Insect repellents from natural sources
There are many preparations from naturally occurring sources that are repellent to certain insects. Some of these act as insecticides while others are only repellent.
Achillea alpina (mosquitos)
Basil (NB: a dose similar to the one as a food ingredient should be used for the time being.)
Further information: Ocimum basilicum
Callicarpa americana (Beautyberry)
Castor oil (Ricinus communis) (mosquitos)
Catnip oil (Nepeta species) (nepetalactone against mosquitos)
Cedar oil (mosquitos, moths)
Celery extract (Apium graveolens) (mosquitos In clinical testing an extract of celery was demonstrated to be at least equally effective to 25% DEET, although the commercial availability of such an extract is not known.
Cinnamon (leaf oil kills mosquito larvae)
Citronella oil (repels mosquitos)
Clove oil (mosquitos) (NB: a dose similar to the one as a food ingredient should be used for the time being.)
Further information: Oil of cloves
Eucalyptus oil (70%+ eucalyptol), (cineol is a synonym), mosquitos, flies, dust mites)
Fennel oil (Foeniculum vulgare) (mosquitos)
Garlic (Allium sativum) (rice weevil, wheat flour beetle) (NB: a dose similar to the one as a food ingredient should be used for the time being)
Geranium oil (also known as Pelargonium graveolens)
Lavender (repels insects)
Lemon eucalyptus (Corymbia citriodora) essential oil and its active ingredient p-menthane-3,8-diol (PMD)
Lemongrass (NB: a dose similar to the one as a food ingredient should be used for the time being.)
Further information: Cymbopogon flexuosus
Lemongrass oil (Cymbopogon species) (mosquitos)
Marigolds (Tagetes species)
Marjoram (Spider mites Tetranychus urticae and Eutetranychus orientalis)
Neem oil (Azadirachta indica) (Repels or kills mosquitos, their larvae and a plethora of other insects including those in agriculture)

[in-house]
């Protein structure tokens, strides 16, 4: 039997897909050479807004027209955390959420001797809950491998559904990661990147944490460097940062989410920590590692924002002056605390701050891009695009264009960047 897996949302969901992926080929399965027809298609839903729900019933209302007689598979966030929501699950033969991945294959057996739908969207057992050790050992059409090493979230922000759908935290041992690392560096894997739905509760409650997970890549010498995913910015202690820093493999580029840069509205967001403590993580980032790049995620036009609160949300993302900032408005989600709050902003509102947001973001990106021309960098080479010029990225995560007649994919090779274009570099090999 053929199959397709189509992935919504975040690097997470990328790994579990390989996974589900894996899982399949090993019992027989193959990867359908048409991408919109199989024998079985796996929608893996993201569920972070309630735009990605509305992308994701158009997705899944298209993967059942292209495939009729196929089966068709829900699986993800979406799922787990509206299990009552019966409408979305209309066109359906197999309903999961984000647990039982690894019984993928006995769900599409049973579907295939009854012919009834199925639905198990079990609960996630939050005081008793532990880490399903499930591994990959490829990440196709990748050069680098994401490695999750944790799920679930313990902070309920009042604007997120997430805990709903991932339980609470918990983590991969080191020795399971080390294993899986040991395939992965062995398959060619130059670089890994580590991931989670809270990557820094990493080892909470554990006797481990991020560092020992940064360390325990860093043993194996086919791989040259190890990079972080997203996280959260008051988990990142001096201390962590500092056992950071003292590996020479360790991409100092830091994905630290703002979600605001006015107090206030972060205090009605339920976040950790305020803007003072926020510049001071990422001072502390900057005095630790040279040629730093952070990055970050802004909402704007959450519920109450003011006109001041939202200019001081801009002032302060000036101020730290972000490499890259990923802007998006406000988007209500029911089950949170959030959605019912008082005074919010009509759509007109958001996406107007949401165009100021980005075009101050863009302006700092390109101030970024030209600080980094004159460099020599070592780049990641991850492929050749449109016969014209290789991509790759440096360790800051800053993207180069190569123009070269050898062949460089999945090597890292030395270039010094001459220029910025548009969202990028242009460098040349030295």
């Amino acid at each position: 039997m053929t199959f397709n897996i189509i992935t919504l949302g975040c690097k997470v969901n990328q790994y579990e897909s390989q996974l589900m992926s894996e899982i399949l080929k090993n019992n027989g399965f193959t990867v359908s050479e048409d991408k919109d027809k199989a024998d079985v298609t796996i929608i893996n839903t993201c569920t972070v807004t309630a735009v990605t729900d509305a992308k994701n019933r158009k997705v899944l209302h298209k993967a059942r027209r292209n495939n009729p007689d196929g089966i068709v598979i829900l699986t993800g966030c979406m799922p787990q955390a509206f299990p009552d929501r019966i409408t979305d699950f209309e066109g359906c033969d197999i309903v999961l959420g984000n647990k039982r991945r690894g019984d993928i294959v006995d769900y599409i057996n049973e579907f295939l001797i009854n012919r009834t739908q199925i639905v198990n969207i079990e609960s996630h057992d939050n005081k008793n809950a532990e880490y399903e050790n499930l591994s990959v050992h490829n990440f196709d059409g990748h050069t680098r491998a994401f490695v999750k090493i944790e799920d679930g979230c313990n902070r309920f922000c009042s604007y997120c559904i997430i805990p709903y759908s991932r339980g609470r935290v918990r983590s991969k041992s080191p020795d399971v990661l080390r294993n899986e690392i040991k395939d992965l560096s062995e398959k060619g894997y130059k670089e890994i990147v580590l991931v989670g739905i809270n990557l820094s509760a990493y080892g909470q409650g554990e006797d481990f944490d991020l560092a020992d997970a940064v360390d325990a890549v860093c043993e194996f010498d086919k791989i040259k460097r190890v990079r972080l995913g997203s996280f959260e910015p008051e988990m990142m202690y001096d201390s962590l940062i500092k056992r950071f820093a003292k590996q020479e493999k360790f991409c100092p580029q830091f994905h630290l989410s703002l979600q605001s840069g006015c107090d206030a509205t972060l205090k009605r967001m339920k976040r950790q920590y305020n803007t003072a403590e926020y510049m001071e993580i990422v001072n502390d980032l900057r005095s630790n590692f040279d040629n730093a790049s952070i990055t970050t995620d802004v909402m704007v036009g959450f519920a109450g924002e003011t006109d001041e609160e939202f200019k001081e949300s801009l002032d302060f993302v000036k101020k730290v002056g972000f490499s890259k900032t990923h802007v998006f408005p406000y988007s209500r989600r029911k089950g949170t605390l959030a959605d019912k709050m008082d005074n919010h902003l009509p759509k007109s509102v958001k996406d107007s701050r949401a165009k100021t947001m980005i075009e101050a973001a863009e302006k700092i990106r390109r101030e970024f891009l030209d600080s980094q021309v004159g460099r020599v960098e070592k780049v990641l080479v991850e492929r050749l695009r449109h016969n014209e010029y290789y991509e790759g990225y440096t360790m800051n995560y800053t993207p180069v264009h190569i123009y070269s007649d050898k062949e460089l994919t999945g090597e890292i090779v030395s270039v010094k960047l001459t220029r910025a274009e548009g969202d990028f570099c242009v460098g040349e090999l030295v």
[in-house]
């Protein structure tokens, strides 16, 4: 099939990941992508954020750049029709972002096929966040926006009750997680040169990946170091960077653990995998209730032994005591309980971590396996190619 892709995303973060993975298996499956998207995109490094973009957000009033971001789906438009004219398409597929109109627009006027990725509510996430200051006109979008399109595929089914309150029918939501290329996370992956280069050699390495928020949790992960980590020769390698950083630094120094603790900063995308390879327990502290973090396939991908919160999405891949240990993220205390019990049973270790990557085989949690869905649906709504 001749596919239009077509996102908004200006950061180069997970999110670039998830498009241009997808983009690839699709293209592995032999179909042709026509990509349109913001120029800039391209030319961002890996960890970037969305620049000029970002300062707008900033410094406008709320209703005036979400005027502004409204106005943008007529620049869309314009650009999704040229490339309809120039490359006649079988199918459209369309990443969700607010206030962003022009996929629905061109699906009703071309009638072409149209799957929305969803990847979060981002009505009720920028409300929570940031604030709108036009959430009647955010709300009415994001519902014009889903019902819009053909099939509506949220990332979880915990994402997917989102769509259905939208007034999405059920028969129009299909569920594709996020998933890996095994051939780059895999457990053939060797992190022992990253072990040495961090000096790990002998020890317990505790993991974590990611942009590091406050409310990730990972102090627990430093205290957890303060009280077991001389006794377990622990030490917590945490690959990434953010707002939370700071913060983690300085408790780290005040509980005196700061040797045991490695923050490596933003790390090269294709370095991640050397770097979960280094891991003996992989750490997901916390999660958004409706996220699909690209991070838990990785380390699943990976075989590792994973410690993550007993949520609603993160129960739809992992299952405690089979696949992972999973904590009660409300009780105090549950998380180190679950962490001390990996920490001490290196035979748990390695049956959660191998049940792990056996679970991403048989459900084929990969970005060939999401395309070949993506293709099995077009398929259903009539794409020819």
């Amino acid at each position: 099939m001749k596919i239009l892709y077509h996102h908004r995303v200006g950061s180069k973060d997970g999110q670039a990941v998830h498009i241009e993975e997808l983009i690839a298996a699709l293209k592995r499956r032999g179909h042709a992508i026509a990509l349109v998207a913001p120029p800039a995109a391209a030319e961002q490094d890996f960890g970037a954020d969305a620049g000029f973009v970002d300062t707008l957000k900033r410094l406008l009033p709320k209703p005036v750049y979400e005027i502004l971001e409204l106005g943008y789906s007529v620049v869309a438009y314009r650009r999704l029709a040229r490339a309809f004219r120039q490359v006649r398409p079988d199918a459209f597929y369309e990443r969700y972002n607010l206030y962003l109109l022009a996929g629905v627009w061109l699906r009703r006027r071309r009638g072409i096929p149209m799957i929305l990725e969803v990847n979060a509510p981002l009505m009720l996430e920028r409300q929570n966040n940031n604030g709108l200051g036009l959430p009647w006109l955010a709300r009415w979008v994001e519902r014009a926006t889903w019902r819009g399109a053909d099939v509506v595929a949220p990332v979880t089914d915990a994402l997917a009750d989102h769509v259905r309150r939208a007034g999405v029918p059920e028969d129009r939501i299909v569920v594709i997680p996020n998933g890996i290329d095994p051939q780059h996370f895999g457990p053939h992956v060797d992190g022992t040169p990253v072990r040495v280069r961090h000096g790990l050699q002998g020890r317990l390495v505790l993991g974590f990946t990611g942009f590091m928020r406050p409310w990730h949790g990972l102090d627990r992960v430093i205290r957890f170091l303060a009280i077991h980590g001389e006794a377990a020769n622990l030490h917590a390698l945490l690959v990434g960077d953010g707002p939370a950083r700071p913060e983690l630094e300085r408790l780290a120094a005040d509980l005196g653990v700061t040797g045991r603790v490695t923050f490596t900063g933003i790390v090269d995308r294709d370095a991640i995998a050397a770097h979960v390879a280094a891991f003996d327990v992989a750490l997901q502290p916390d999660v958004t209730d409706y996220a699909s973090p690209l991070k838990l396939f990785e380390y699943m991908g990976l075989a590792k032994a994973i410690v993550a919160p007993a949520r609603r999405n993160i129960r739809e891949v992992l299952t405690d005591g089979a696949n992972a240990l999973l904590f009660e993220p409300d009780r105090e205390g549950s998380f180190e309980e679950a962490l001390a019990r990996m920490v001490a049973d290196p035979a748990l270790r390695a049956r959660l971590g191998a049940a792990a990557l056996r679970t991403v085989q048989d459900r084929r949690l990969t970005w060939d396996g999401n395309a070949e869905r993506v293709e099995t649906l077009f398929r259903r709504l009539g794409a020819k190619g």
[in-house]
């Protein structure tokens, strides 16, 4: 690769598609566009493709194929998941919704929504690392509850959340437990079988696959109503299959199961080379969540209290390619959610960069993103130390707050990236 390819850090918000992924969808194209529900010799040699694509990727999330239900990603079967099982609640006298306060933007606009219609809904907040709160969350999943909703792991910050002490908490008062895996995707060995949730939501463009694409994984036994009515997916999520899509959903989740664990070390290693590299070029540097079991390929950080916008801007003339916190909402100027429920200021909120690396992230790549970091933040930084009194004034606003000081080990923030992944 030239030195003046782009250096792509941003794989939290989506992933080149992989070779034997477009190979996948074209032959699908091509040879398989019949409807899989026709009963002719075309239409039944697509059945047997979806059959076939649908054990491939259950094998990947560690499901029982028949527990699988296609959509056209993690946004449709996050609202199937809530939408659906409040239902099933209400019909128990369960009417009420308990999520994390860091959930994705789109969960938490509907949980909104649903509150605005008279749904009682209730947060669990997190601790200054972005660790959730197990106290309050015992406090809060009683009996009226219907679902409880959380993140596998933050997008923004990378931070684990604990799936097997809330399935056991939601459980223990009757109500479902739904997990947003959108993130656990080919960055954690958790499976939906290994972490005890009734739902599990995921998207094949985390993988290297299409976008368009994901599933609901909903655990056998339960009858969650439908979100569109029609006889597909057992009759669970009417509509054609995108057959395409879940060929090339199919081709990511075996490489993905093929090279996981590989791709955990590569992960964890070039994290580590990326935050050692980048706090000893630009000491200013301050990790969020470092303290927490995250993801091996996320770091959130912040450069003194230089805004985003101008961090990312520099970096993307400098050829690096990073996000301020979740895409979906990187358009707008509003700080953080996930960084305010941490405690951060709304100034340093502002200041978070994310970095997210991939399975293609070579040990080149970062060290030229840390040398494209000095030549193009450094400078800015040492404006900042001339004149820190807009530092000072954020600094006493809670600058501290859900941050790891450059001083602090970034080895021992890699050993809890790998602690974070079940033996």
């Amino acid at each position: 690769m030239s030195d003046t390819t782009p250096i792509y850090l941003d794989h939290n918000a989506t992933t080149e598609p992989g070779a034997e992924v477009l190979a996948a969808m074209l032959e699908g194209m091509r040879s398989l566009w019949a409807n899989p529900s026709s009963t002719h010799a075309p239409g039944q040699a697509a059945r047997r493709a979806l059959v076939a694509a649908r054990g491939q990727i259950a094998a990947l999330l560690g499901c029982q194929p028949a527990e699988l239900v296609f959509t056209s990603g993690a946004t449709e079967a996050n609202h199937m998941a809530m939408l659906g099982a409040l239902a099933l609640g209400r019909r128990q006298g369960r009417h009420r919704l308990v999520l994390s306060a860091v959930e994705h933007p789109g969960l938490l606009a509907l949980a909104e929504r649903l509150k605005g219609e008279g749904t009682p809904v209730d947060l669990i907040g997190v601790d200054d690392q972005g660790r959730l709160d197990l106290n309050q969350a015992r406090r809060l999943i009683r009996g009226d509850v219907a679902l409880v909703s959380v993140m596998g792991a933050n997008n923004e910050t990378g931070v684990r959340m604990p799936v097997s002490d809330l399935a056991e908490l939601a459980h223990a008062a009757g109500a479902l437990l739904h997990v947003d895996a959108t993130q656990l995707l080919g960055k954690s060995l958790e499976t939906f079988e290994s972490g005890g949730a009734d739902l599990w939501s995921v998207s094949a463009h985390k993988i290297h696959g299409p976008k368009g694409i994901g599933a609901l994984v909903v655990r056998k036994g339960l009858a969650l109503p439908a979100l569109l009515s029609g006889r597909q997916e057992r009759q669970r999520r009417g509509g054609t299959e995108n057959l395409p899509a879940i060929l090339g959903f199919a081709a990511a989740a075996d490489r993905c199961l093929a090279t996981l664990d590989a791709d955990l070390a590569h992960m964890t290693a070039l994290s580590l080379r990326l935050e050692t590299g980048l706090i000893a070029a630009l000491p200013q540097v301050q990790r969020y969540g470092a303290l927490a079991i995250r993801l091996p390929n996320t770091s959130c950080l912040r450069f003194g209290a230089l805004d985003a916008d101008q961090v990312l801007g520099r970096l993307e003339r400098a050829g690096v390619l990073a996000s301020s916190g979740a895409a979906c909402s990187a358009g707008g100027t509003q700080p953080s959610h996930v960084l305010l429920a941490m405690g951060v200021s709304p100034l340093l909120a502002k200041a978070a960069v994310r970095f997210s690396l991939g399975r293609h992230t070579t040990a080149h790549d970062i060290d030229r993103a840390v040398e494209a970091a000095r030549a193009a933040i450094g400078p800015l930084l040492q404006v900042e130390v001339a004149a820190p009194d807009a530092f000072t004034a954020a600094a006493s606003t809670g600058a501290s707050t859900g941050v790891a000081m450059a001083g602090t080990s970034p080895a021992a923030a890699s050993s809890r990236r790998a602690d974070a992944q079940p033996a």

Oleic acid, repels bees and ants by simulating the "Smell of death" produced by their decomposing corpses. It is a 400 millions years old natural mechanisms helping to sanitise the hives or to escape predators
Peppermint (Mentha x piperita) (mosquitos)
Pennyroyal (Mentha pulegium) (mosquitos,[fleas), but very toxic to pets.
Pyrethrum (from Chrysanthemum species, particularly C. cinerariifolium and C. coccineum)
Rosemary (Rosmarinus officinalis) (mosquitos)
Spanish Flag Lantana camara (against Tea Mosquito Bug, Helopeltis theivora)
Solanum villosum berry juice (against Stegomyia aegypti mosquitos)
Thyme (Thymus species)(mosquitos)
Essential oils such as geranium oil have no effect.
Other commercial products offered for household mosquito "control" include small electrical mats, mosquito repellent vapor, DEET-impregnated wrist bands, and mosquito coils containing a form of the chemical allethrin. Mosquito-repellent candles containing citronella oil are sold widely in the U.S. All of these have been used with mixed reports of success and failure.
Other effective methods
Some old studies suggested that the ingestion of large doses of thiamin could be effective as an oral insect repellent against mosquito bites. However, there is now conclusive evidence that thiamin has no efficacy against mosquito bites. Some claim that plants like wormwood or sagewort, lemon balm, lemon grass, lemon thyme and the mosquito plant (Pelargonium) will act against mosquitoes. However, scientists have determined that these plants are “effective” for a limited time only when the leaves are crushed and applied directly to the skin.
There are several, widespread, unproven theories about mosquito control such as the assertion that vitamin B, in particular B1 (thiamine), garlic, ultrasonic devices, incense, can be used to repel or control mosquitoes. Moreover, some manufacturers of "mosquito repelling" ultrasonic devices have been found to be fraudulent, and their devices were deemed "useless" in tests by the UK Consumer magazine Which?[, and according to a review of scientific studies
I know for a fact that vitamin suppliments will help keep fleas away, it does work. Helela